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Russian Court Rejects U.S. Reporter Gershkovich’s Appeal of Extended Detention

Evan Gershkovich. Alexander Avilov / Moskva News Agency

A Moscow court on Tuesday rejected U.S. reporter Evan Gershkovich’s appeal against the three-month extension of his pre-trial detention on spying charges, media reported Tuesday. 

Gershkovich, a reporter for The Wall Street Journal and former Moscow Times journalist, had challenged the judge’s August decision to extend his custody until Nov. 30. 

The Moscow City Court ruled Tuesday to uphold its initial ruling, according to the independent news outlet Sota. 

Independent journalist Vasily Polonsky showed footage of Gershkovich inside a glass enclosure for defendants awaiting the court hearing. 

Polonsky said the hearing was held behind closed doors. 

Under Russian law, individuals convicted of espionage face a maximum sentence of 20 years in prison.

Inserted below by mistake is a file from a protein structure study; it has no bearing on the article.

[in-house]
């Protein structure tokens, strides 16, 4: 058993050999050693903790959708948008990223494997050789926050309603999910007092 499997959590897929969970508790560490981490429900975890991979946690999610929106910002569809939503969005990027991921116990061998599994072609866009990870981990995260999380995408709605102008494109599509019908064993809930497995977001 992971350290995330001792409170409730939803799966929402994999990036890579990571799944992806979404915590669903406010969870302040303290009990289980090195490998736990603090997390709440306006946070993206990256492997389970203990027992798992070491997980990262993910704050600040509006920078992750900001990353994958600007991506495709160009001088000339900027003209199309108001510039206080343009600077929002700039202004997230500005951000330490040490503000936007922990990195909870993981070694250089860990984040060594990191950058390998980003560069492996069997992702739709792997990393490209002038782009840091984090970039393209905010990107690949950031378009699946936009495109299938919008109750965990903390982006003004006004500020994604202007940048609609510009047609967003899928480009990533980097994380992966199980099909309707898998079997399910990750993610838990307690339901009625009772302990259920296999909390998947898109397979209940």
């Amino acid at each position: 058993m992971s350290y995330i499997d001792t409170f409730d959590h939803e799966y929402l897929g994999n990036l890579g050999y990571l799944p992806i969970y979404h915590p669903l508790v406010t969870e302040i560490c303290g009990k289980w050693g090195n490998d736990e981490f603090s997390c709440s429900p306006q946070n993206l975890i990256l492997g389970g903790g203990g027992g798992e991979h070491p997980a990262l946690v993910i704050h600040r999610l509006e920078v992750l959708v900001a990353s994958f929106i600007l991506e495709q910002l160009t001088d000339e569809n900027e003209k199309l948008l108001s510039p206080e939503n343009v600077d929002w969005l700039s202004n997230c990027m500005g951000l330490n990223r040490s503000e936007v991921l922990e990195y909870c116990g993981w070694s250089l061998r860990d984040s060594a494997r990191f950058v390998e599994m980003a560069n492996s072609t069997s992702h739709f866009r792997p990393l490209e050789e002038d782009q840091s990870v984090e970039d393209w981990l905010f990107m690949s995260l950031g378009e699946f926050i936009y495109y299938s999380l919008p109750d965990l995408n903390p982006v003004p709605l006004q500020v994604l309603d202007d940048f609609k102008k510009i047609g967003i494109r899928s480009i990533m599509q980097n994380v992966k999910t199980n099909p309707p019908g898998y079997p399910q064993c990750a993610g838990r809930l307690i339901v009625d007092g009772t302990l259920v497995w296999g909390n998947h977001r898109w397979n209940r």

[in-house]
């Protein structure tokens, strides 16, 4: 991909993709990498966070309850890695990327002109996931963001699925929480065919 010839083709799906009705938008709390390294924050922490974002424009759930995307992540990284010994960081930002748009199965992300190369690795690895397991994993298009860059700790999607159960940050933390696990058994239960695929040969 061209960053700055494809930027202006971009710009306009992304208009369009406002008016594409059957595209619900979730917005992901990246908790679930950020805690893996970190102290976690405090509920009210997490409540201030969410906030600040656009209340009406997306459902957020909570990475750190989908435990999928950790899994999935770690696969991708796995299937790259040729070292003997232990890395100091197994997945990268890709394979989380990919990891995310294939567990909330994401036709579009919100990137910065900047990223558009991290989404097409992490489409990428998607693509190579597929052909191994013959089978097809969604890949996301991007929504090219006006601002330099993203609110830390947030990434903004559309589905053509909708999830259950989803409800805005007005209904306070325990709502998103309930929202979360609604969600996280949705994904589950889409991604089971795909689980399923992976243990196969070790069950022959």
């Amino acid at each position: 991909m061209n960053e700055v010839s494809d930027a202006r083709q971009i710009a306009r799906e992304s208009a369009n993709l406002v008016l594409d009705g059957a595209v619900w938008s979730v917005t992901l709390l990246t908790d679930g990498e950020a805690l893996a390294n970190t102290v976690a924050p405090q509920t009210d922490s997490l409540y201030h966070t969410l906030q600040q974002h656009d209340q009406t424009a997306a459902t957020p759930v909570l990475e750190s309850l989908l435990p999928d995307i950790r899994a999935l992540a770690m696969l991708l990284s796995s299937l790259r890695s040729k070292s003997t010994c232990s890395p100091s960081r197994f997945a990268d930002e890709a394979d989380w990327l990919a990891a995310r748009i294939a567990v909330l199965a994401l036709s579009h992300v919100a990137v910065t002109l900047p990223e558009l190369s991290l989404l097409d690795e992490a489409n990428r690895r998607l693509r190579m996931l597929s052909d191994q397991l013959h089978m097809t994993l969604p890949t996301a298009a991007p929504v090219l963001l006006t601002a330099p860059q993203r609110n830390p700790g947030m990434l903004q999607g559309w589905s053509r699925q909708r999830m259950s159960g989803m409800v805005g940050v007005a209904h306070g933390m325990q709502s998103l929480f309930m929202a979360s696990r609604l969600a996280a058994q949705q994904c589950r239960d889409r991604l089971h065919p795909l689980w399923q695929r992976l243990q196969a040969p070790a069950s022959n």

Gershkovich was detained in March during a reporting trip to the Urals and accused of spying — charges that he, the U.S. government and The Wall Street Journal vehemently deny.

His case marks the first time a Western journalist has been arrested on espionage charges in Russia since the end of the Cold War.

Russia has made it more difficult for journalists from the West to obtain accreditation and work in the country since launching full-scale hostilities against Ukraine last year.

Several U.S. citizens have been handed heavy sentences in Russia in recent years. Washington accuses Moscow of using them as bargaining chips to obtain the release of Russians held in the U.S.

AFP contributed reporting. 

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